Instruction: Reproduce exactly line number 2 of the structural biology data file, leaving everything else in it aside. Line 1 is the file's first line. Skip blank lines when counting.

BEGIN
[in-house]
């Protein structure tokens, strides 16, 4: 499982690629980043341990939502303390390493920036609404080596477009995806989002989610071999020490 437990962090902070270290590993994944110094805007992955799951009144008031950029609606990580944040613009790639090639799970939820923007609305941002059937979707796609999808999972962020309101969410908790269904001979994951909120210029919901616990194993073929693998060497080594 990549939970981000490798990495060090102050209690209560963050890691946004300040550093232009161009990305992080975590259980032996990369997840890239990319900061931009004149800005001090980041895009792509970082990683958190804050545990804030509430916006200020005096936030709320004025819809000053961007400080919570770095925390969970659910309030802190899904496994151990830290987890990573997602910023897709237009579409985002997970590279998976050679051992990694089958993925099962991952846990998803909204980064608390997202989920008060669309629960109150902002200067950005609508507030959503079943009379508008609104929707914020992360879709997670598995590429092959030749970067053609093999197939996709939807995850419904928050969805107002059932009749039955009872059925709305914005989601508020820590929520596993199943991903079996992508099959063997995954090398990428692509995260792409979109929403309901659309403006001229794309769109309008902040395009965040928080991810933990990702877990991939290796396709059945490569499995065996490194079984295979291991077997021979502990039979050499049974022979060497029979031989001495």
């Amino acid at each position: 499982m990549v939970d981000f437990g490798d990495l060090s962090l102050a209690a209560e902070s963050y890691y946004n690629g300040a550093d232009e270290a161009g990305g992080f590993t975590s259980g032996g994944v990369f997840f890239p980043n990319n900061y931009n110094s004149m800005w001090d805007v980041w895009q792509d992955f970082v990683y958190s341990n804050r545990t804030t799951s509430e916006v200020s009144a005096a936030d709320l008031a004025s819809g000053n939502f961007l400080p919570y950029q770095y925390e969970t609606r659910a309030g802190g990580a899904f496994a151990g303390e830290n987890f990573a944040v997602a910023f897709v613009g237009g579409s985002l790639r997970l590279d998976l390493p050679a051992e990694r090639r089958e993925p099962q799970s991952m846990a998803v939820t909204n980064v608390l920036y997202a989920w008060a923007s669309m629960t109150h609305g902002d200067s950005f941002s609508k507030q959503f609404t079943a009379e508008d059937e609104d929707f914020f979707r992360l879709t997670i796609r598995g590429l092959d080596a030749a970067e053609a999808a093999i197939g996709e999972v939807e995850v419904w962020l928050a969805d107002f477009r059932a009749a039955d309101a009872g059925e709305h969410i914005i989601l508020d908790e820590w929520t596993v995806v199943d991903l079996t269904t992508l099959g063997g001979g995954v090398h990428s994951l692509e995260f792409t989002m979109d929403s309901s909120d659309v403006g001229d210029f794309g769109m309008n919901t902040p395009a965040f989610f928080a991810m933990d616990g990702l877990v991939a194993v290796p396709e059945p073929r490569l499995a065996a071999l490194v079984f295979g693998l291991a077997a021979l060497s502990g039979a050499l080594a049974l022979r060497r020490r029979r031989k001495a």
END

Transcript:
């Protein structure tokens, strides 16, 4: 499982690629980043341990939502303390390493920036609404080596477009995806989002989610071999020490 437990962090902070270290590993994944110094805007992955799951009144008031950029609606990580944040613009790639090639799970939820923007609305941002059937979707796609999808999972962020309101969410908790269904001979994951909120210029919901616990194993073929693998060497080594 990549939970981000490798990495060090102050209690209560963050890691946004300040550093232009161009990305992080975590259980032996990369997840890239990319900061931009004149800005001090980041895009792509970082990683958190804050545990804030509430916006200020005096936030709320004025819809000053961007400080919570770095925390969970659910309030802190899904496994151990830290987890990573997602910023897709237009579409985002997970590279998976050679051992990694089958993925099962991952846990998803909204980064608390997202989920008060669309629960109150902002200067950005609508507030959503079943009379508008609104929707914020992360879709997670598995590429092959030749970067053609093999197939996709939807995850419904928050969805107002059932009749039955009872059925709305914005989601508020820590929520596993199943991903079996992508099959063997995954090398990428692509995260792409979109929403309901659309403006001229794309769109309008902040395009965040928080991810933990990702877990991939290796396709059945490569499995065996490194079984295979291991077997021979502990039979050499049974022979060497029979031989001495």